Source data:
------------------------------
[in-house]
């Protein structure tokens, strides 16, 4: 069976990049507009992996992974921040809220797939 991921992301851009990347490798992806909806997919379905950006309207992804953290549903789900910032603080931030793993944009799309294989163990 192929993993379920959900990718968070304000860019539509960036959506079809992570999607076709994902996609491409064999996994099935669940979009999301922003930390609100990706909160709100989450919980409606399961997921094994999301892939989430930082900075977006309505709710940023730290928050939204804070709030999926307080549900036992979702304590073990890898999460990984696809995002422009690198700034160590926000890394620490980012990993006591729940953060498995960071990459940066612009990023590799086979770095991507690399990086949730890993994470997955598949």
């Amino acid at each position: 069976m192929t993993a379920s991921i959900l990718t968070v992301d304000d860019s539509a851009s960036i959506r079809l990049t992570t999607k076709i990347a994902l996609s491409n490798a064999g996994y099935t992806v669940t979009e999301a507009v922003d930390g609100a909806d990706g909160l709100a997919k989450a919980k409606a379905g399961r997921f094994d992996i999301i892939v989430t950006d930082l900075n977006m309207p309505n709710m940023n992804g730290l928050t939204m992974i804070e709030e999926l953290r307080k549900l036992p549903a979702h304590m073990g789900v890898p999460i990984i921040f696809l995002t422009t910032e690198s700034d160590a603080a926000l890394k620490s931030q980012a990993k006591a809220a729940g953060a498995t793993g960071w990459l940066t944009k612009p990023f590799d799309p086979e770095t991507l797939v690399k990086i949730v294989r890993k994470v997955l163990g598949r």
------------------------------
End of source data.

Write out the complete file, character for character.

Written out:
[in-house]
């Protein structure tokens, strides 16, 4: 069976990049507009992996992974921040809220797939 991921992301851009990347490798992806909806997919379905950006309207992804953290549903789900910032603080931030793993944009799309294989163990 192929993993379920959900990718968070304000860019539509960036959506079809992570999607076709994902996609491409064999996994099935669940979009999301922003930390609100990706909160709100989450919980409606399961997921094994999301892939989430930082900075977006309505709710940023730290928050939204804070709030999926307080549900036992979702304590073990890898999460990984696809995002422009690198700034160590926000890394620490980012990993006591729940953060498995960071990459940066612009990023590799086979770095991507690399990086949730890993994470997955598949």
């Amino acid at each position: 069976m192929t993993a379920s991921i959900l990718t968070v992301d304000d860019s539509a851009s960036i959506r079809l990049t992570t999607k076709i990347a994902l996609s491409n490798a064999g996994y099935t992806v669940t979009e999301a507009v922003d930390g609100a909806d990706g909160l709100a997919k989450a919980k409606a379905g399961r997921f094994d992996i999301i892939v989430t950006d930082l900075n977006m309207p309505n709710m940023n992804g730290l928050t939204m992974i804070e709030e999926l953290r307080k549900l036992p549903a979702h304590m073990g789900v890898p999460i990984i921040f696809l995002t422009t910032e690198s700034d160590a603080a926000l890394k620490s931030q980012a990993k006591a809220a729940g953060a498995t793993g960071w990459l940066t944009k612009p990023f590799d799309p086979e770095t991507l797939v690399k990086i949730v294989r890993k994470v997955l163990g598949r």